Fentanyl Vaccine: Potential “Game Changer” for the Opioid Epidemic

According to a study, a new vaccine might stop lethal opioids from entering the brain. To prevent the harmful synthetic opioid fentanyl from entering the brain and producing its desired “high,” a brand-new vaccination has been created. The ground-breaking discovery may significantly affect the nation’s opioid epidemic by serving as a relapse prevention tool for opioid users trying to stop taking them. Opioid Use Disorder (OUD) is a curable disorder, according to a study.

However, 80% of people who become dependent on it relapse. So a research team led by the University of Houston created the vaccination.

The findings, which were just published in the journal Pharmaceutics, could not be more pertinent or in demand. 

Fentanyl is not a natural opioid. It is a synthetic opioid that is 50 times more powerful and potent than heroin and 100 times more potent compared to morphine. It causes over 150 deaths every day. Depending on a person’s size, ingesting roughly 2 milligrams of fentanyl is likely lethal. 


The fentanyl Vaccine works on the brain

“We believe these findings could significantly impact a severe problem plaguing society for years – opioid misuse. Our vaccine can generate anti-fentanyl antibodies that bind to the consumed fentanyl and prevent it from entering the brain, allowing it to be eliminated from the body via the kidneys. Thus, the individual will not feel the euphoric effects and can ‘get back on the wagon’ to sobriety,” said the study’s lead author Colin Haile.

He is a founding member of the UH Drug Discovery Institute and a research associate professor of psychology at UH and the Texas Institute for Measurement, Evaluation, and Statistics (TIMES).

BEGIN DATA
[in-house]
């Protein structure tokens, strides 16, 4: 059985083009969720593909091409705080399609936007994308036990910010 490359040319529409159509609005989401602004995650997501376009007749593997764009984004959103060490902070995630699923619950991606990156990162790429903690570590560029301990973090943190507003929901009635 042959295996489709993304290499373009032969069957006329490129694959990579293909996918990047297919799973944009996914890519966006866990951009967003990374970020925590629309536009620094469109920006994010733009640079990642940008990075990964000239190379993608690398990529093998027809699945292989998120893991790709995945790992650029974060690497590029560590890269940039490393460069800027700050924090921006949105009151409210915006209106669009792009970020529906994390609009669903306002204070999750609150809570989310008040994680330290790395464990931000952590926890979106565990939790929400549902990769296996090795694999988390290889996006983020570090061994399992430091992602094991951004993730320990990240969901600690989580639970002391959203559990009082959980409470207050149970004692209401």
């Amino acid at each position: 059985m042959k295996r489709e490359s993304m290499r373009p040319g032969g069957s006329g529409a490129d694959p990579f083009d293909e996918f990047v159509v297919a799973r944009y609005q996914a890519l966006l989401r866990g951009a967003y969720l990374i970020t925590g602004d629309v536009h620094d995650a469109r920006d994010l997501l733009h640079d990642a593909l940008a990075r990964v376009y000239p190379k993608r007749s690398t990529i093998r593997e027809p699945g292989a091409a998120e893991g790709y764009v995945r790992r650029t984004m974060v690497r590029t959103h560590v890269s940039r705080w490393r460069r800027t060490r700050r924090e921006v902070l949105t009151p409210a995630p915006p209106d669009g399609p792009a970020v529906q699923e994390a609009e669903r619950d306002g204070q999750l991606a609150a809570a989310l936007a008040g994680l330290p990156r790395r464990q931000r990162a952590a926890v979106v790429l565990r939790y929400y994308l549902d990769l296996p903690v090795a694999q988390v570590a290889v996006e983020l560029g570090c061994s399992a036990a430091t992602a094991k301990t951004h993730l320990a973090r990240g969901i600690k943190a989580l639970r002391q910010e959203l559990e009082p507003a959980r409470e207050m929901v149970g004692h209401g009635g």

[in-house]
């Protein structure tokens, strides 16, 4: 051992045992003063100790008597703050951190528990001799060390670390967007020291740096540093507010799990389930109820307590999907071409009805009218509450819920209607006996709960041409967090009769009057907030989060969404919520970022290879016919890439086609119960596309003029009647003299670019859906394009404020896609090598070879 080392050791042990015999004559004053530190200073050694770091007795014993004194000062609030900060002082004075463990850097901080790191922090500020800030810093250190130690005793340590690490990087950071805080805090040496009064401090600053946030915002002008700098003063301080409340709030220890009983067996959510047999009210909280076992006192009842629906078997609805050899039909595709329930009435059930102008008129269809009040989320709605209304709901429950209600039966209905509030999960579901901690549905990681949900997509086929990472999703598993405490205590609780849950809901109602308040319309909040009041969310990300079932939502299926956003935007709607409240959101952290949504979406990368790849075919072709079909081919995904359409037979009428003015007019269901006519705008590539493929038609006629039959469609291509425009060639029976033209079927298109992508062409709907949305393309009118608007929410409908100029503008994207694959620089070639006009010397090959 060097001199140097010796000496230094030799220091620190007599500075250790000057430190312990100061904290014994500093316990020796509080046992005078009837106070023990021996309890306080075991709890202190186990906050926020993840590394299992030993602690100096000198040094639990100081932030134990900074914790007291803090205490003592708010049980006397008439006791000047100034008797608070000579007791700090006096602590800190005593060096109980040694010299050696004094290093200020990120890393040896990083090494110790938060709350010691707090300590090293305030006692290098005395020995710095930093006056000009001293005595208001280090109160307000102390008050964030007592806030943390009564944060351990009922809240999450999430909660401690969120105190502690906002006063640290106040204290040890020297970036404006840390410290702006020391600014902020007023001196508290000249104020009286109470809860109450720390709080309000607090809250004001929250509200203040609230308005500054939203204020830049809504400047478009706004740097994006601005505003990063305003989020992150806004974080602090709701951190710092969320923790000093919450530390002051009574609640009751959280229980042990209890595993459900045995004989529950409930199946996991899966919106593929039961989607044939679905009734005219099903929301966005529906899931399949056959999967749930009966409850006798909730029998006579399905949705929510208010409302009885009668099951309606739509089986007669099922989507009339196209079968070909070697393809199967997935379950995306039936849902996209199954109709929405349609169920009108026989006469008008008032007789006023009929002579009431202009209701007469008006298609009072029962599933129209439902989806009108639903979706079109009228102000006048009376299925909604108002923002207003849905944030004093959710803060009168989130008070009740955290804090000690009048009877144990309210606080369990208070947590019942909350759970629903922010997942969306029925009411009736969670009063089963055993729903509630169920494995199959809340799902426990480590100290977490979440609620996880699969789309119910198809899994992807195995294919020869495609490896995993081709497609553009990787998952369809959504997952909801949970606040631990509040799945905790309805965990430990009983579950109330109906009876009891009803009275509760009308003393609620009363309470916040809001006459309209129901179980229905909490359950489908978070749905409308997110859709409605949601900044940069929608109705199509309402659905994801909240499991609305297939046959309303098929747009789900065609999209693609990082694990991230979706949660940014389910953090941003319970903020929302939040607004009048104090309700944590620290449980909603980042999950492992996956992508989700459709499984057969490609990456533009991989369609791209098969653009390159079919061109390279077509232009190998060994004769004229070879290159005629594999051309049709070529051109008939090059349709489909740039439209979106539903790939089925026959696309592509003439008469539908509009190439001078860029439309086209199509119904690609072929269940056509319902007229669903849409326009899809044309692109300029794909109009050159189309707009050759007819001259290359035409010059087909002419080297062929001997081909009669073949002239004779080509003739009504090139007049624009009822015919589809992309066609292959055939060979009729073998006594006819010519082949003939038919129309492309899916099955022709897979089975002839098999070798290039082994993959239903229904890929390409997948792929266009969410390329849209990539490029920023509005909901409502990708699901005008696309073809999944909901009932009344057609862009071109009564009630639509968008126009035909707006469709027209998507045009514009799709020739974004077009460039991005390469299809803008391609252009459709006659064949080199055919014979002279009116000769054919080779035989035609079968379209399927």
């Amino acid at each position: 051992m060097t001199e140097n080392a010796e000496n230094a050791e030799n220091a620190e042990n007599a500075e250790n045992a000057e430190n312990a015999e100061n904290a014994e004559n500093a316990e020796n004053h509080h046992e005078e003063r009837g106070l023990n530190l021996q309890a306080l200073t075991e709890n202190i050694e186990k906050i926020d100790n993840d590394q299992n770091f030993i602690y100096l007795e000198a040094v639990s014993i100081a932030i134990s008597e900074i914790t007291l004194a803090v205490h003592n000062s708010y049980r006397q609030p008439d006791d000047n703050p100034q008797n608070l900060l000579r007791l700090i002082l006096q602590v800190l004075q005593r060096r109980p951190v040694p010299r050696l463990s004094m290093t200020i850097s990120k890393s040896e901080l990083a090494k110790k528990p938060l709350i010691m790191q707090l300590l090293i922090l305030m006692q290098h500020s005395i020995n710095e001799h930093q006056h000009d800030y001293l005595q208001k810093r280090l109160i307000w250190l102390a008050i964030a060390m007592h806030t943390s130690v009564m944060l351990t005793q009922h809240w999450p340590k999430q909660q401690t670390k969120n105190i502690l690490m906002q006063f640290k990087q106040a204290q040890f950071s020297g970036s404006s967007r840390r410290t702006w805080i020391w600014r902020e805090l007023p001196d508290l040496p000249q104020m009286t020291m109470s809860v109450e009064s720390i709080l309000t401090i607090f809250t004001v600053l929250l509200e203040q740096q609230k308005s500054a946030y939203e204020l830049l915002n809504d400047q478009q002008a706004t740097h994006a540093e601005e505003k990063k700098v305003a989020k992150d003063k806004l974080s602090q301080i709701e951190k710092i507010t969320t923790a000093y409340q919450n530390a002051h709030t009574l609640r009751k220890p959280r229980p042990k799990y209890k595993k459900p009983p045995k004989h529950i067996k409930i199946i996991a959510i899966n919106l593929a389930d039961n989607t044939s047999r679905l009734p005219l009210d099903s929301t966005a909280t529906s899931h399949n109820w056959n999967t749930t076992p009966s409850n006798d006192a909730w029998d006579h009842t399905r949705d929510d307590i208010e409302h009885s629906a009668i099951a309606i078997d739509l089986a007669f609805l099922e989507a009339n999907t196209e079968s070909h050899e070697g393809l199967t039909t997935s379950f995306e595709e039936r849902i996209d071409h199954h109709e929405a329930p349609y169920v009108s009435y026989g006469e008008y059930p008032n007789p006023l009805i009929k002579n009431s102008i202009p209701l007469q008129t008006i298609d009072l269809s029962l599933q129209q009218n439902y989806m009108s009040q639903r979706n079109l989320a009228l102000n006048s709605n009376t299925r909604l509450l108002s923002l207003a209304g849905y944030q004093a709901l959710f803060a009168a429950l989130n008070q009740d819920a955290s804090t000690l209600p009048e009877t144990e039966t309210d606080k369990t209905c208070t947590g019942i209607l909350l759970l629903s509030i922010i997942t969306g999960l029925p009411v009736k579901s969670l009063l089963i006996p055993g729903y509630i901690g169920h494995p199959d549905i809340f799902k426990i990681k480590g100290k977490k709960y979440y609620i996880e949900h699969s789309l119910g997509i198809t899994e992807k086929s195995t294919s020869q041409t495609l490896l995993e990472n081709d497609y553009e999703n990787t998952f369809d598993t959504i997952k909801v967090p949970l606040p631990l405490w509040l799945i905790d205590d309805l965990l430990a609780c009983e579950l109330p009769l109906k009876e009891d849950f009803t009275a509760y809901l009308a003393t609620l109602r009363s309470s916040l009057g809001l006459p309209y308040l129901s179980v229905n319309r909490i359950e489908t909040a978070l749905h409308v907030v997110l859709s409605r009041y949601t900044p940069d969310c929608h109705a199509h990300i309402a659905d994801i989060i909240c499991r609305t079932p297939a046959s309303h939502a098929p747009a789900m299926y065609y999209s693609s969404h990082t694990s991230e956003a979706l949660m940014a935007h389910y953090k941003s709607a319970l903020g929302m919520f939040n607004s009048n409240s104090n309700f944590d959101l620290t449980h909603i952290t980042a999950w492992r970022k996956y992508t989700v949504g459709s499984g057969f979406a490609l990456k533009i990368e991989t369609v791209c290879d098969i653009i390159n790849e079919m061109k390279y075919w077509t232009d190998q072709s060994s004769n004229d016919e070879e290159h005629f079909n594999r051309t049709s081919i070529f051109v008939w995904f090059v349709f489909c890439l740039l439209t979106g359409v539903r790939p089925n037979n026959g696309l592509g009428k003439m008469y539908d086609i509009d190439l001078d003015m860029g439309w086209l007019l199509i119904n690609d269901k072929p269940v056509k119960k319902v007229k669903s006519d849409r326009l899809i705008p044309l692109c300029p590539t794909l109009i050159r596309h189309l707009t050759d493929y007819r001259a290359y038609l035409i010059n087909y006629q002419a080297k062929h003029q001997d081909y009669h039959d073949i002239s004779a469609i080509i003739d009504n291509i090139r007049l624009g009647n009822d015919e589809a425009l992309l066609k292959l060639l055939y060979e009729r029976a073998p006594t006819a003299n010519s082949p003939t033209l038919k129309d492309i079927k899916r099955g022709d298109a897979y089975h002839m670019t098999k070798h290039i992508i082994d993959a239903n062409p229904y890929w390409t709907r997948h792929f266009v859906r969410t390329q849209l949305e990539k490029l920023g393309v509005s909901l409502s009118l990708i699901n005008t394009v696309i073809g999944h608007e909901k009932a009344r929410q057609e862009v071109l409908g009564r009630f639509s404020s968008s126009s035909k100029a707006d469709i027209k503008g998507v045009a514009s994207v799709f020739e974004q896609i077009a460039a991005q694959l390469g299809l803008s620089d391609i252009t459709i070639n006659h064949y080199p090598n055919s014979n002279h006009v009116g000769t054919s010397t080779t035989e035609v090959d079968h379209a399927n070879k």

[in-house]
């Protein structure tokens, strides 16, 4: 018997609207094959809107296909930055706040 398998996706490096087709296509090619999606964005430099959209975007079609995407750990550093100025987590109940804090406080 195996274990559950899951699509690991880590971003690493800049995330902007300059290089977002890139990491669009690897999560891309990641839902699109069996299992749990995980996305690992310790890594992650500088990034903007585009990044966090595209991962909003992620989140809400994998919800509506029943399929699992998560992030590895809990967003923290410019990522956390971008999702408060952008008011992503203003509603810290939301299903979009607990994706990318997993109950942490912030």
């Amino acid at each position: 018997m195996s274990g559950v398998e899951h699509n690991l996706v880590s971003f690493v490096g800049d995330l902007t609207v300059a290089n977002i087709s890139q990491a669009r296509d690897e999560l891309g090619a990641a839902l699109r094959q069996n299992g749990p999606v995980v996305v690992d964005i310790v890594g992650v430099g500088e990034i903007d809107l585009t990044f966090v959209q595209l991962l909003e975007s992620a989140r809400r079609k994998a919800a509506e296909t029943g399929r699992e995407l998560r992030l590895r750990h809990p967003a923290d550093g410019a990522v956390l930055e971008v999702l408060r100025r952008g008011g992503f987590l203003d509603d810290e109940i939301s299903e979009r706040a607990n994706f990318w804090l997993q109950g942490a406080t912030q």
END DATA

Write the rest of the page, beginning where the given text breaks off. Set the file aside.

Addition to street drugs

Due to its frequent addition to street drugs like cocaine and methamphetamine, other opioids like oxycodone and hydrocodone/acetaminophen tablets, and even fake benzodiazepines like Xanax and fentanyl pose a particularly severe hazard. In addition, these fentanyl-laced counterfeit medications increase the number of fentanyl overdoses in people who don’t typically use opioids.

“The anti-fentanyl antibodies were specific to fentanyl and a fentanyl derivative and did not cross-react with other opioids, such as morphine. So that means a vaccinated person would still be able to be treated for pain relief with other opioids,” Haile said.

The tested vaccination includes dmLT, an E. coli-derived adjuvant. A crucial element for the efficiency of anti-addiction vaccines is an adjuvant molecule, which increases the immune system’s reaction to vaccinations. The adjuvant, which partners created at the Tulane University School of Medicine, has proven essential to the vaccine’s effectiveness. 

Along with experts from Baylor College of Medicine and the Michael E. DeBakey Veteran’s Affairs Medical Center, Greg Cuny, the Joseph P. & Shirley Shipman Buckley Endowed Professor of Drug Discovery at the University of Houston College of Pharmacy, is also a member of the team.

The success of methadone, buprenorphine, and naltrexone, the current treatments for OUD, depends on the formulation, compliance, availability of the drugs, and the particular opioid that was mishandled.

The novel vaccination has the potential to be a “game changer,” according to Therese Kosten, professor of psychology and program director for UH’s Developmental, Cognitive & Behavioral Neuroscience department.

“Fentanyl use and overdose is a particular treatment challenge that is not adequately addressed with current medications because its pharmacodynamics and managing acute overdose with the short-acting naloxone are not as effective as multiple doses of naloxone are often needed to reverse fentanyl’s fatal effects,” said Kosten.